The Washington Post has an apparent blockbuster story today. It reports that a new study finds that Obamacare will increase the budget deficit, not decrease it, as the Congressional Budget Office has found:
President Obama’s landmark health-care initiative, long touted as a means to control costs, will actually add more than $340 billion to the nation’s budget woes over the next decade, according to a new study by a Republican member of the board that oversees Medicare financing.
That sounds pretty legit, right?
Actually, no. It’s not even remotely legit.
The first thing to understand here is that this is not a study by a government agency. It’s a paper by Charles Blahous. Who is Charles Blahous? He’s a Republican policy guy. By tradition, the president appoints a member of each party to serve as a trustee of Medicare and Social Security. Blahous, who served under George W. Bush and was active in his attempt to introduce private accounts into Social Security, is the Republican trustee. But the other trustee, Robert Reischauer, has zero to do with his paper. It was published by the Mercatus Center, a Koch-funded organization that produces some quality work as well as a fair amount of schlock that does not meet the standards of your typical university economics paper. This paper is an example of the latter.
The Affordable Care Act spends a bunch of money to cover people who are too poor or sick to afford their own health care. To pay for that, it raises some taxes and cuts a bunch of spending from Medicare. The new revenue and the spending cuts outweigh the cost of the new spending, which is why the Congressional Budget Office projected it to reduce the deficit. Projections always have a margin for error attached, but the CBO’s two year update actually bumped up the savings projections a bit.
You may wonder what methods Blahous used to obtain a more accurate measure of the bill’s cost. The answer is that he relies on a simple conceptual trick. Medicare Part A has a trust fund. By law, the trust fund can’t spend more than it takes in. So Blahous assumes that, when the trust fund reaches its expiration, it would automatically cut benefits.
The assumption is important because it forms the baseline against which he measures Obama’s health-care law. He’s assuming that Medicare’s deficits will automatically go away. Therefore, the roughly $500 billion in Medicare savings that Obama used to help cover the uninsured is money that Blahous assumes the government wouldn’t have spent anyway. Without the health-care law, in other words, we would have had Medicare cuts but no new spending on the uninsured. Now we have the Medicare cuts and new spending on the uninsured. Therefore, the new spending in the law counts toward increasing the deficit, but the spending cuts don’t count toward reducing it.
That is a completely bizarre assumption. It’s not an assumption that any scoring agency ever applies in other situations. We assume that, in the absence of action, Congress will keep paying Medicare benefits. That’s why we have all these projections of future deficits. If Blahous’s assumptions are right, then we don’t really have an entitlement problem at all. Medicare can’t exceed its trust fund, so problem solved! You know how Paul Ryan has been stalking the halls of Congress with disaster-movie music in the backdrop, warning that we’re about to become Greece? He should relax! (Also, Blahous’s methodology would show that Ryan’s budget looks way worse, too.)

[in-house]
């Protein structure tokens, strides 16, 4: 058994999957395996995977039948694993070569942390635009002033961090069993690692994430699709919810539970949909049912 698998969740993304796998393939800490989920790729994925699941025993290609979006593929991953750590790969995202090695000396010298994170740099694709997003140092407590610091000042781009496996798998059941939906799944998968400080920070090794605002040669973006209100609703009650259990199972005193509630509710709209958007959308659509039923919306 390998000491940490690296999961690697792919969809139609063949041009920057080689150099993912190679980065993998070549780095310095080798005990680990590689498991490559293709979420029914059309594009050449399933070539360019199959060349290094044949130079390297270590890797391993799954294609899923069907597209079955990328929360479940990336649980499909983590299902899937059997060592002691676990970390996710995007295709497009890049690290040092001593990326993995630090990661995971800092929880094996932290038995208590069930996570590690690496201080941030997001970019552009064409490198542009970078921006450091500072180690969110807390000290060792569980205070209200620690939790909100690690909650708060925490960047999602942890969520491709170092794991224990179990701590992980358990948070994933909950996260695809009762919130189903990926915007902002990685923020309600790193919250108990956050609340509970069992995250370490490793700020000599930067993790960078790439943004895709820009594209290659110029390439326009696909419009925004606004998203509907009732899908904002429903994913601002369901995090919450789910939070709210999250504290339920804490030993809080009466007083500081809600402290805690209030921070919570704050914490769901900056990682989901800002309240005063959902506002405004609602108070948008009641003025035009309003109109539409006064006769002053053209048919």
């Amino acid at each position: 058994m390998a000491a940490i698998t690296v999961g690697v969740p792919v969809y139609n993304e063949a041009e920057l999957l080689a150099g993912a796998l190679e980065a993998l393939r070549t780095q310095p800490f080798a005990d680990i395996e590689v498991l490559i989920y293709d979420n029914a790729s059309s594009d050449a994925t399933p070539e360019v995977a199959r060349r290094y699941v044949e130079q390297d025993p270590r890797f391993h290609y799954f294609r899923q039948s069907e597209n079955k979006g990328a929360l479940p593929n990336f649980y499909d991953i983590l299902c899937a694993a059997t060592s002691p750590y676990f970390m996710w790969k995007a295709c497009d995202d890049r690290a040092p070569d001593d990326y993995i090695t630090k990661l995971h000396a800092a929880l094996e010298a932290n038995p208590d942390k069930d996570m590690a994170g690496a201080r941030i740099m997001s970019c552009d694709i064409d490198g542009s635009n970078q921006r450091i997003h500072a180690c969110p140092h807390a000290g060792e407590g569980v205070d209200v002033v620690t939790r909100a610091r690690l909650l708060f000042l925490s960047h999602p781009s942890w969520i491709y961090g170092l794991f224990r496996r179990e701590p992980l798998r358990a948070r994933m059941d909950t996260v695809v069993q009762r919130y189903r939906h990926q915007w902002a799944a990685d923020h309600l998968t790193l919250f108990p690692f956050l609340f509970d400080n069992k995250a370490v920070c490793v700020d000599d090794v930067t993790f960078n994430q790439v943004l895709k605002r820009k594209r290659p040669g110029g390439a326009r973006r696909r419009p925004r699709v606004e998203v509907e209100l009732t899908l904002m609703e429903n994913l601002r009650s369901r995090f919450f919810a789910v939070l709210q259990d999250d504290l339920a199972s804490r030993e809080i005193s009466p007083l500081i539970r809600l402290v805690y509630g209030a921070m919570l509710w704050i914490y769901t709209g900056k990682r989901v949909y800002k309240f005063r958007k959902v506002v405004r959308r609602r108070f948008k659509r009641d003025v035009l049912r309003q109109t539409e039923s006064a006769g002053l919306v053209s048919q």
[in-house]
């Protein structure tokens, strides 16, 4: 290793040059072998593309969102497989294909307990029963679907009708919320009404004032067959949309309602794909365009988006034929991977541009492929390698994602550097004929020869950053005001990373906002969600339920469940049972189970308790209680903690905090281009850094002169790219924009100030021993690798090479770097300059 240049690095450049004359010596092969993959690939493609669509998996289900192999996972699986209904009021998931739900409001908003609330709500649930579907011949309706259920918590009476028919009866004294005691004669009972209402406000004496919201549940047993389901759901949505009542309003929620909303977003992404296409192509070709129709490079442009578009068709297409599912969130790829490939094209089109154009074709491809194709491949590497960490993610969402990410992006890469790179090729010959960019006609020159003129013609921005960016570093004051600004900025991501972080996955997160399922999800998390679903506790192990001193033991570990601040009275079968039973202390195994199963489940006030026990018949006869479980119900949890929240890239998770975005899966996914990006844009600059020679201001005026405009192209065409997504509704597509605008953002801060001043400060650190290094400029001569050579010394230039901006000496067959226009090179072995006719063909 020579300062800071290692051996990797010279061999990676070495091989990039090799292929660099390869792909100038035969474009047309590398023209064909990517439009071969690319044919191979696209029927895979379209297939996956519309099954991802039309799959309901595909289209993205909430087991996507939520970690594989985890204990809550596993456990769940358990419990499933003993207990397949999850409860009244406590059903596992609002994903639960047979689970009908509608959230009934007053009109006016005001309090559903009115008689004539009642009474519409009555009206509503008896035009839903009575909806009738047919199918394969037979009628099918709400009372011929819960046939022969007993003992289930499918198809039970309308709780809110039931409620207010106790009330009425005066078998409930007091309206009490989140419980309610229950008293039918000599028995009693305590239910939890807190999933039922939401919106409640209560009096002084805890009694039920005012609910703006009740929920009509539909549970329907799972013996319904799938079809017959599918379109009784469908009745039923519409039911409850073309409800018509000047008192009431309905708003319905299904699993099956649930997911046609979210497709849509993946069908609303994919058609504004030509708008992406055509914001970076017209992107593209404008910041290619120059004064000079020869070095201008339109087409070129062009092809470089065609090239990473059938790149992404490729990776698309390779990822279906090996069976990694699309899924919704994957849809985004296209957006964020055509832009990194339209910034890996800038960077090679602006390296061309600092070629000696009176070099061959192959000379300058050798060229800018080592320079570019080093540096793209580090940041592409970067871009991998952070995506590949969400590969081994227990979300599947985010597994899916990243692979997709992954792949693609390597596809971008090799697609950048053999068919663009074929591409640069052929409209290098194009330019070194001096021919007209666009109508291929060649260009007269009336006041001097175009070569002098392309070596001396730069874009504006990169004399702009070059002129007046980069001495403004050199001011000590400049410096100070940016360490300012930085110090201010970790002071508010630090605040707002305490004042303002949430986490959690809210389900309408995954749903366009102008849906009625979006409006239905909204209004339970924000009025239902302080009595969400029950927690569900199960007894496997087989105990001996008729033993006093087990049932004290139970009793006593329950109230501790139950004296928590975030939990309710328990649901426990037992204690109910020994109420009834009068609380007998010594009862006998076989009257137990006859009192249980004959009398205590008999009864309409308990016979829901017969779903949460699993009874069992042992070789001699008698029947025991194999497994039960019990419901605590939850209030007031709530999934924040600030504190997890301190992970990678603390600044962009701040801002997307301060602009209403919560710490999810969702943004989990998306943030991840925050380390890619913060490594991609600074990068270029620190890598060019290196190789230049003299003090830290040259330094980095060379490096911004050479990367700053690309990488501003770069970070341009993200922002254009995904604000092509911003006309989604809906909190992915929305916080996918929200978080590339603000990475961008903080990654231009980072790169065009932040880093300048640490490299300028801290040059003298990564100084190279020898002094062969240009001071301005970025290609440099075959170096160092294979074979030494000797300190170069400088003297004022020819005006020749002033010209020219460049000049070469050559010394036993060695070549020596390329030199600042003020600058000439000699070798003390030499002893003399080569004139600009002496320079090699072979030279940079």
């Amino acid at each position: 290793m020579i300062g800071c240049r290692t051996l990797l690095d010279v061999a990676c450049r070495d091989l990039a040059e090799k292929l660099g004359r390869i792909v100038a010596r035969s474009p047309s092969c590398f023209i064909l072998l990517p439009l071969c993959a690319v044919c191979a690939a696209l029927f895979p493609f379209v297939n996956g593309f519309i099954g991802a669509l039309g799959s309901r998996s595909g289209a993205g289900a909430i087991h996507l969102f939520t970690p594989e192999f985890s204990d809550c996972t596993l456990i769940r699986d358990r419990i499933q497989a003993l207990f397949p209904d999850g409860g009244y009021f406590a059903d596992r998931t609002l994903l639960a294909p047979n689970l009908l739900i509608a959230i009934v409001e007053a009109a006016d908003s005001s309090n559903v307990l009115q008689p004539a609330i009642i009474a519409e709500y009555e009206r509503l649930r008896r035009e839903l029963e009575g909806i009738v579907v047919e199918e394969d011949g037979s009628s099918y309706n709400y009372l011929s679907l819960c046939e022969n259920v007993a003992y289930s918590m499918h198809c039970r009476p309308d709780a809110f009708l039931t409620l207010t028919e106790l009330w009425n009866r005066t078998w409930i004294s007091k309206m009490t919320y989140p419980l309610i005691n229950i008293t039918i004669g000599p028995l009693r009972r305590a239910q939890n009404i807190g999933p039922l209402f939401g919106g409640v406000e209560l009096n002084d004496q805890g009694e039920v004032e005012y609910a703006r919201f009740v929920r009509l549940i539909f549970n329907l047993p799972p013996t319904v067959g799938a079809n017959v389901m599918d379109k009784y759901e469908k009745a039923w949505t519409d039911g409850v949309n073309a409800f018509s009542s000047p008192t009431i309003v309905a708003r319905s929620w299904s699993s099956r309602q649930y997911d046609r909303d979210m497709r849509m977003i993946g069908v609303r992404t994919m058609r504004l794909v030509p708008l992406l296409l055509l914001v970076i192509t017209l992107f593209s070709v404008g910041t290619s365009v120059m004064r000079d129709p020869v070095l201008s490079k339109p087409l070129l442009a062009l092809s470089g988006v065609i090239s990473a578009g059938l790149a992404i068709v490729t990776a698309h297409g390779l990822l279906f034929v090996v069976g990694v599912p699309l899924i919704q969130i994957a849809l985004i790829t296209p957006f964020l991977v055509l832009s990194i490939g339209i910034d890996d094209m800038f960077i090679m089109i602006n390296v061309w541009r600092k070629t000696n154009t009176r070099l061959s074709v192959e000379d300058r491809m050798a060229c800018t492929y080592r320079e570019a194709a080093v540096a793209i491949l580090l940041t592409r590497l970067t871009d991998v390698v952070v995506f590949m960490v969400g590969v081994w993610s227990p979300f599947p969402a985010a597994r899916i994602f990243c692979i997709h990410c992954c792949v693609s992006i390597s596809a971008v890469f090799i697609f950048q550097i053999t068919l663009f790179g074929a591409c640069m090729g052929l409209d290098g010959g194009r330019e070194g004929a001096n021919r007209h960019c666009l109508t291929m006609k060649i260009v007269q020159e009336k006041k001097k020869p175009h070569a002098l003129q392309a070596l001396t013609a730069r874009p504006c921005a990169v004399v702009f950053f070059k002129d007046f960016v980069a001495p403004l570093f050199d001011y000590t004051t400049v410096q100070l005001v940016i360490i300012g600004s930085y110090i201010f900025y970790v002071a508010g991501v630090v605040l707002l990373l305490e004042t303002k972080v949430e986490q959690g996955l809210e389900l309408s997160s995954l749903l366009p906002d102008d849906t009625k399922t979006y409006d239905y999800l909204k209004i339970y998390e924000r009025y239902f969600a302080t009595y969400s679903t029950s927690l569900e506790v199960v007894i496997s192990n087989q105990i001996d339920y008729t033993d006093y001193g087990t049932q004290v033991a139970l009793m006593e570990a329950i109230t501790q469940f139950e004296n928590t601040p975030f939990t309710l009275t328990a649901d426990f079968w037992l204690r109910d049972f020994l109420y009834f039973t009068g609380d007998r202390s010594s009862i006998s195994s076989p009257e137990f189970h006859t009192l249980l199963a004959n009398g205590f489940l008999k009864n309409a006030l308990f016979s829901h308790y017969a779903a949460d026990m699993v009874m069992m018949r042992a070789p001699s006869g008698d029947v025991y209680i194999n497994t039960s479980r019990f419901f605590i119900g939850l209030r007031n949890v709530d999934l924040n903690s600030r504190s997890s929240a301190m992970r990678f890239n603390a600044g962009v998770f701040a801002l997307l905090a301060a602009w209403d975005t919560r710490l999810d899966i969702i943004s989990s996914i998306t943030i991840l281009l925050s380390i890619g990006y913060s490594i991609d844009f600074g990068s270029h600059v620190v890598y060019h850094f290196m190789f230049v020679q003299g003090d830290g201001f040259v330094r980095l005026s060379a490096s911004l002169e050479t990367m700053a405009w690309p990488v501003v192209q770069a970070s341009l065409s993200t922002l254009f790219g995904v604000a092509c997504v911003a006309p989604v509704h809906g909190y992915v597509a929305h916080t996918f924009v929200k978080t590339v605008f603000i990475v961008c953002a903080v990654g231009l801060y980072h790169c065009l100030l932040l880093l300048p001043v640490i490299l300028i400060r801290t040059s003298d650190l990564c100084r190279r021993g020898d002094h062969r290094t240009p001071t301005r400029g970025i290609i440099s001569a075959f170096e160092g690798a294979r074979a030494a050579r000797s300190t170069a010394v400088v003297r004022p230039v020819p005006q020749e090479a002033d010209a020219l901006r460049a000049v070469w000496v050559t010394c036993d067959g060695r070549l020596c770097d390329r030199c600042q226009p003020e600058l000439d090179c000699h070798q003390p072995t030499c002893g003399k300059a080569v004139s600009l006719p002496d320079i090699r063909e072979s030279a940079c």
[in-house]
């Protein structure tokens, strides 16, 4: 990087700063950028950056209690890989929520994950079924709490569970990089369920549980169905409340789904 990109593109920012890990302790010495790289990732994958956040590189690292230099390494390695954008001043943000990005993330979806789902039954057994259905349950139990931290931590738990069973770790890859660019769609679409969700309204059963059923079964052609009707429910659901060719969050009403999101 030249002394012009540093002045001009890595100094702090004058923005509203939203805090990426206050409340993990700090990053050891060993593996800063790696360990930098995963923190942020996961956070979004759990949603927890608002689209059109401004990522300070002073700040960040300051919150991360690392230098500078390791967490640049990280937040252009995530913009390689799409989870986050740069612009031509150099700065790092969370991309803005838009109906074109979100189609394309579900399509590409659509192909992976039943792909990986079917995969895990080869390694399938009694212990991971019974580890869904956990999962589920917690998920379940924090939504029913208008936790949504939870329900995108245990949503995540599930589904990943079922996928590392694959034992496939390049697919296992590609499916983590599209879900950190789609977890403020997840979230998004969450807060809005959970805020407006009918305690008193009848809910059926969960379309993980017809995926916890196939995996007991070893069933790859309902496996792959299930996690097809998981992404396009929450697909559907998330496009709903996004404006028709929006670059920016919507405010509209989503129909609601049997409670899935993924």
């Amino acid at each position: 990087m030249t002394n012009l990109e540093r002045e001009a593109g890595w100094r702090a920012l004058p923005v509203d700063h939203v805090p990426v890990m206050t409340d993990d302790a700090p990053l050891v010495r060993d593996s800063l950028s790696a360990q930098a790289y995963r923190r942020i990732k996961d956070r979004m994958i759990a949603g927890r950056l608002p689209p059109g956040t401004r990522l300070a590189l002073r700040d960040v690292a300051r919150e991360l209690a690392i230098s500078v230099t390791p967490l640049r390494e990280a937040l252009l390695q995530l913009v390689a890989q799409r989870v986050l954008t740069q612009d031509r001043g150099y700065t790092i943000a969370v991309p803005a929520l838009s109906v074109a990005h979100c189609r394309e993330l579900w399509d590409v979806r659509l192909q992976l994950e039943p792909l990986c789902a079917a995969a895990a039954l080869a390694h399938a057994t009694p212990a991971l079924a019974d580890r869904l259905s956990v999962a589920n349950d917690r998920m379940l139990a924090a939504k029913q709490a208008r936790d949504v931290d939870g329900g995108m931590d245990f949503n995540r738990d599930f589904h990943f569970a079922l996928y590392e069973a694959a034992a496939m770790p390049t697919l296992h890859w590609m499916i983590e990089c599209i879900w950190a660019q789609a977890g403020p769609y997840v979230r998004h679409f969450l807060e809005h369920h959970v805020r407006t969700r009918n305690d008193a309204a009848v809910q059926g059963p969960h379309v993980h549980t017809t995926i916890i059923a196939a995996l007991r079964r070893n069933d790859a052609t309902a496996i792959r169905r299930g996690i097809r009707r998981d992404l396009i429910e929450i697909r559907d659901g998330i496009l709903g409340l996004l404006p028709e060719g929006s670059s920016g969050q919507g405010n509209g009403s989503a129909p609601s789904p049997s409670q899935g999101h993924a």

Anyway, that’s the trick. Assume the Medicare savings don’t count because Medicare would have reduced its payments anyway, and boom — Obamacare now increases the deficit.
There actually is a bit more in the paper, but it’s even less persuasive. Blahous suggests that Congress might roll back some of the cost savings in the law. And yes, of course that’s a risk — Republicans are trying to repeal the entire law. If Congress repeals some of the cost savings, then they won’t save money.
That’s not a way of saying Obamacare will drive up the deficit, it’s a way of saying that future legislation will drive up the deficit. In 1993, Bill Clinton hiked taxes on the rich. You could have pointed out at the time that his plan raised less revenue than forecast because there was a chance that eventually people who hate taxes on the rich would take control of the government and roll back his tax hike. That is, in fact, what eventually happened. But it would be exceedingly odd to frame such an observation as “Clinton’s tax cut won’t raise as much revenue as we think.”
Indeed, the whole argument is so bizarrely weak you have to wonder, “What is this doing on the front page of the Washington Post?” Here is what I think is going on. The author of the Post story, Lori Montgomery, is the author of a recent debt-negotiation narrative that seems to have been spoon-fed to her by John Boehner. Montgomery inserts a few cautionary notes into the story, but basically frames it the way Blahous would like.
Blahous is the Republican trustee for Medicare, so that title offers the hook for a paper he writes that, by adopting some mighty odd hypothetical scenarios, says that Obamacare will boost the deficit. Blahous’s government position gives the claim enough juice that it can be pitched as a “study” by a government official, as opposed to just another Republican-authored polemic, which would never receive such prominent or relatively credulous coverage. The next step is for conservatives to adopt Blahous’s figure as the “true” figure — but of course never to apply his strange assumptions to the GOP budget or to any other proposal — and browbeat the media into citing that alongside the CBO figure, for “balance.”